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The Palace of Versailles is one of the largest, grandest, and most opulent palaces ever built. Built for France’s “Sun King,” Louis XIV, the vast scale of the building, the grand style of its architecture, the heroic Classical imagery used in its paintings and sculptures, and its extensive gardens were a flagrant display of the wealth and absolute power of the monarchy.

The site was originally a hunting lodge built in what was then a village in 1624 by Louis XIII. His successor, Louis XIV, expanded the lodge from 1660 Dnward in an effort to escape the pace of central Paris, and he went on to establish his royal court with its attendant town at Versailles in 1682. Perhaps the best known of the thousands of rooms at the palace is the Gaierie des Giaces, or Hall of Mirrors, begun in 1678, a magnificent confection of elegant mirrors lit by superb chandeliers, reflecting a gallery of tall windows and the gardens outside. The king’s move to a location outside Paris was no mere self-indulgence. By setting up the royal court at Versailles, he gained greater control as monarch, with thousands of government officials living at the palace ready to do his bidding. More important, the greatest of the French nobility were obliged to spend time at the palace, enabling the king to keep a watchful eye on them and ensure they paid homage by observing the deliberately restrictive and often absurd rules of court etiquette. His centralization of rule spoke of his drive for absolute authority and his efforts to prevent the spawning of rival centers of power in the provinces.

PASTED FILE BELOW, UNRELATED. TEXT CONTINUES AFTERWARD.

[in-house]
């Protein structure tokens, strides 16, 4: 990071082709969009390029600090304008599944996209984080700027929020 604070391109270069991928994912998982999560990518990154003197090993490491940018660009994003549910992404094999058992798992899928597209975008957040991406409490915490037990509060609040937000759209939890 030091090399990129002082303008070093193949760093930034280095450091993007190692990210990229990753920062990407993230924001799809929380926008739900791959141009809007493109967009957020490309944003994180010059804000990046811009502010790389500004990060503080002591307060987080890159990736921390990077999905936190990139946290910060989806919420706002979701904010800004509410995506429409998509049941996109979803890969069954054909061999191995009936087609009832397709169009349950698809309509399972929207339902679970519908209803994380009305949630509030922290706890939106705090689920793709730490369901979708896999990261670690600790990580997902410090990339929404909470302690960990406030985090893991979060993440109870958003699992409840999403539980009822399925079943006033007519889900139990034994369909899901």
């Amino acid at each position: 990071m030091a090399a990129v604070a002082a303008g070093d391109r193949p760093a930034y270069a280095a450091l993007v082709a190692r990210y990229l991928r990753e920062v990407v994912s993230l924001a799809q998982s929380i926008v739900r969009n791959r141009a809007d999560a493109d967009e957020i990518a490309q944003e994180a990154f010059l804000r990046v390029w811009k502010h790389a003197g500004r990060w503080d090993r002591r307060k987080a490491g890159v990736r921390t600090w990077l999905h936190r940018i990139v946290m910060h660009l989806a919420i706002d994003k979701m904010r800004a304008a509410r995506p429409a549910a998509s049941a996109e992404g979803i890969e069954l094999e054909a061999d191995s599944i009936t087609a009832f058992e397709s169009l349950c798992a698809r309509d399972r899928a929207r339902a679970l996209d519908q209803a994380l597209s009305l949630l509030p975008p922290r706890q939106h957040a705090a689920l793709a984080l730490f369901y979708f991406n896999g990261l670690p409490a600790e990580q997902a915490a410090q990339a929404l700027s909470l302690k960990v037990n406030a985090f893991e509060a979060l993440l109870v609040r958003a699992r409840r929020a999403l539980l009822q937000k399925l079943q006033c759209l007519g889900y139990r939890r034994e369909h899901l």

The king’s successors, Louis XVand Louis XVI, both inhabited the palace. The huge complex fell into disuse after the French Revolution (1789-99). Symbolizing the rule of the toppled monarchy, it was stripped of its priceless contents and left as a hollow shell when political power returned to Paris.